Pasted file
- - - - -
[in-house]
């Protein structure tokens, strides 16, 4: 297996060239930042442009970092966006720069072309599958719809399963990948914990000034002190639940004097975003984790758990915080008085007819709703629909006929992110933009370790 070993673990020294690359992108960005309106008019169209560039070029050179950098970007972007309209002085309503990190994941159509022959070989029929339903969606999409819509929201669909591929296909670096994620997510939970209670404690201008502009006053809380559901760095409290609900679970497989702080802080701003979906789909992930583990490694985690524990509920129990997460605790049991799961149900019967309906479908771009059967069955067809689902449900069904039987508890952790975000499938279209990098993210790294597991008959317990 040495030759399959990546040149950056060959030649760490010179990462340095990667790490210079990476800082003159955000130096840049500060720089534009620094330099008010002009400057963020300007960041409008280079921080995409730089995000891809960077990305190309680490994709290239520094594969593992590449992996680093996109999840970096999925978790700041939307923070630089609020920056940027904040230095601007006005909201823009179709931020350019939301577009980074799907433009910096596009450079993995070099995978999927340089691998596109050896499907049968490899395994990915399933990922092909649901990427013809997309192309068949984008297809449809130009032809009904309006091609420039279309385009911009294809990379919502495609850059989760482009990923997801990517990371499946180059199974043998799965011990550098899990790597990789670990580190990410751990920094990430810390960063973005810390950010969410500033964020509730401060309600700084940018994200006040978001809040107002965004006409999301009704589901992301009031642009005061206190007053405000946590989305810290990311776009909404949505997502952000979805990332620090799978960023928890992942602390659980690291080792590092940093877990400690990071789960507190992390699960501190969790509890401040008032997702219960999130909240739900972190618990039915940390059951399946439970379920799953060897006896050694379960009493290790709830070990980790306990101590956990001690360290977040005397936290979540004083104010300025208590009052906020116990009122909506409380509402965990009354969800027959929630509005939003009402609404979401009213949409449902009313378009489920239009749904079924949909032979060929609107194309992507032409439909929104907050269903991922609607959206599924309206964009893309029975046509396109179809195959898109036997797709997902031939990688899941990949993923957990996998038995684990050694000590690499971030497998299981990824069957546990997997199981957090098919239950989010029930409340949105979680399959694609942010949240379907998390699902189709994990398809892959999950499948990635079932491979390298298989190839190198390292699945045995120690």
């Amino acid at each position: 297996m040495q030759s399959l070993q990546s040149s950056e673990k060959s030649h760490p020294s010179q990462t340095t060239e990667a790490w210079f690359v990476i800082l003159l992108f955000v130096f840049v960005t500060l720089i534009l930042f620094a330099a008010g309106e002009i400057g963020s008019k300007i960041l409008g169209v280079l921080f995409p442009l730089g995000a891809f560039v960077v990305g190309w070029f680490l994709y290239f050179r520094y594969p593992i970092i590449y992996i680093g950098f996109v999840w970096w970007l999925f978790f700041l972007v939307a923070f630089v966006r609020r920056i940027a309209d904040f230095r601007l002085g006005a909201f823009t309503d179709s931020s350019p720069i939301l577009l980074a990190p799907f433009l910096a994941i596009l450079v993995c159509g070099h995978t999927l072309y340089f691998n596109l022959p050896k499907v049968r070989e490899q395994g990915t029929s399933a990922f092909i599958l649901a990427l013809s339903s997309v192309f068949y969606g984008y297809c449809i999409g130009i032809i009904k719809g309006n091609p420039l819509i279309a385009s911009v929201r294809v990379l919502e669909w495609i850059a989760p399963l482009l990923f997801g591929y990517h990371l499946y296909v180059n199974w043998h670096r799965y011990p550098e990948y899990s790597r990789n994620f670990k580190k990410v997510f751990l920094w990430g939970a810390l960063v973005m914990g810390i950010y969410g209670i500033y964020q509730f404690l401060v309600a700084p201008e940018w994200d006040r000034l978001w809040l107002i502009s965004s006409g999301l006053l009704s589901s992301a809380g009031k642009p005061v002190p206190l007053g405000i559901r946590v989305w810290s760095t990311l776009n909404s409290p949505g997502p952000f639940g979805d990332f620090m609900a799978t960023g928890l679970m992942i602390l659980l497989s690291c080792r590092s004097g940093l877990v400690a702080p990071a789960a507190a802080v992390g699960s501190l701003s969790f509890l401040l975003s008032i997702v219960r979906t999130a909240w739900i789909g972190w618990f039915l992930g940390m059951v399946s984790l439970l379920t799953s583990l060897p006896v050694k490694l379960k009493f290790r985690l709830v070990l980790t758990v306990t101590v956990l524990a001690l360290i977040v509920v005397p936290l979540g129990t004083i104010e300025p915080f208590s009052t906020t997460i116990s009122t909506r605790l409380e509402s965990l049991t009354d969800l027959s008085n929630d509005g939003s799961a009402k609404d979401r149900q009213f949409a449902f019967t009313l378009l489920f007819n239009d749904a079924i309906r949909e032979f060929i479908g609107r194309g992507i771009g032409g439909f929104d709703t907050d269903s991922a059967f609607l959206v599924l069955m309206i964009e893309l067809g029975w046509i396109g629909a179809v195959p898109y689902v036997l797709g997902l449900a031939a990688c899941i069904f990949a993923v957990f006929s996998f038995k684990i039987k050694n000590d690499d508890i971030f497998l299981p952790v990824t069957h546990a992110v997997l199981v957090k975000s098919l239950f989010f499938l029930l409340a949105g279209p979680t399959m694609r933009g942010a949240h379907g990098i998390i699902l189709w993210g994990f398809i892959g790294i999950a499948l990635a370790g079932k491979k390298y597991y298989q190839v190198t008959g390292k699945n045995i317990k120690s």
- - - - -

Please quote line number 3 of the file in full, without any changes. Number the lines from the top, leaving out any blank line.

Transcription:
């Amino acid at each position: 297996m040495q030759s399959l070993q990546s040149s950056e673990k060959s030649h760490p020294s010179q990462t340095t060239e990667a790490w210079f690359v990476i800082l003159l992108f955000v130096f840049v960005t500060l720089i534009l930042f620094a330099a008010g309106e002009i400057g963020s008019k300007i960041l409008g169209v280079l921080f995409p442009l730089g995000a891809f560039v960077v990305g190309w070029f680490l994709y290239f050179r520094y594969p593992i970092i590449y992996i680093g950098f996109v999840w970096w970007l999925f978790f700041l972007v939307a923070f630089v966006r609020r920056i940027a309209d904040f230095r601007l002085g006005a909201f823009t309503d179709s931020s350019p720069i939301l577009l980074a990190p799907f433009l910096a994941i596009l450079v993995c159509g070099h995978t999927l072309y340089f691998n596109l022959p050896k499907v049968r070989e490899q395994g990915t029929s399933a990922f092909i599958l649901a990427l013809s339903s997309v192309f068949y969606g984008y297809c449809i999409g130009i032809i009904k719809g309006n091609p420039l819509i279309a385009s911009v929201r294809v990379l919502e669909w495609i850059a989760p399963l482009l990923f997801g591929y990517h990371l499946y296909v180059n199974w043998h670096r799965y011990p550098e990948y899990s790597r990789n994620f670990k580190k990410v997510f751990l920094w990430g939970a810390l960063v973005m914990g810390i950010y969410g209670i500033y964020q509730f404690l401060v309600a700084p201008e940018w994200d006040r000034l978001w809040l107002i502009s965004s006409g999301l006053l009704s589901s992301a809380g009031k642009p005061v002190p206190l007053g405000i559901r946590v989305w810290s760095t990311l776009n909404s409290p949505g997502p952000f639940g979805d990332f620090m609900a799978t960023g928890l679970m992942i602390l659980l497989s690291c080792r590092s004097g940093l877990v400690a702080p990071a789960a507190a802080v992390g699960s501190l701003s969790f509890l401040l975003s008032i997702v219960r979906t999130a909240w739900i789909g972190w618990f039915l992930g940390m059951v399946s984790l439970l379920t799953s583990l060897p006896v050694k490694l379960k009493f290790r985690l709830v070990l980790t758990v306990t101590v956990l524990a001690l360290i977040v509920v005397p936290l979540g129990t004083i104010e300025p915080f208590s009052t906020t997460i116990s009122t909506r605790l409380e509402s965990l049991t009354d969800l027959s008085n929630d509005g939003s799961a009402k609404d979401r149900q009213f949409a449902f019967t009313l378009l489920f007819n239009d749904a079924i309906r949909e032979f060929i479908g609107r194309g992507i771009g032409g439909f929104d709703t907050d269903s991922a059967f609607l959206v599924l069955m309206i964009e893309l067809g029975w046509i396109g629909a179809v195959p898109y689902v036997l797709g997902l449900a031939a990688c899941i069904f990949a993923v957990f006929s996998f038995k684990i039987k050694n000590d690499d508890i971030f497998l299981p952790v990824t069957h546990a992110v997997l199981v957090k975000s098919l239950f989010f499938l029930l409340a949105g279209p979680t399959m694609r933009g942010a949240h379907g990098i998390i699902l189709w993210g994990f398809i892959g790294i999950a499948l990635a370790g079932k491979k390298y597991y298989q190839v190198t008959g390292k699945n045995i317990k120690s």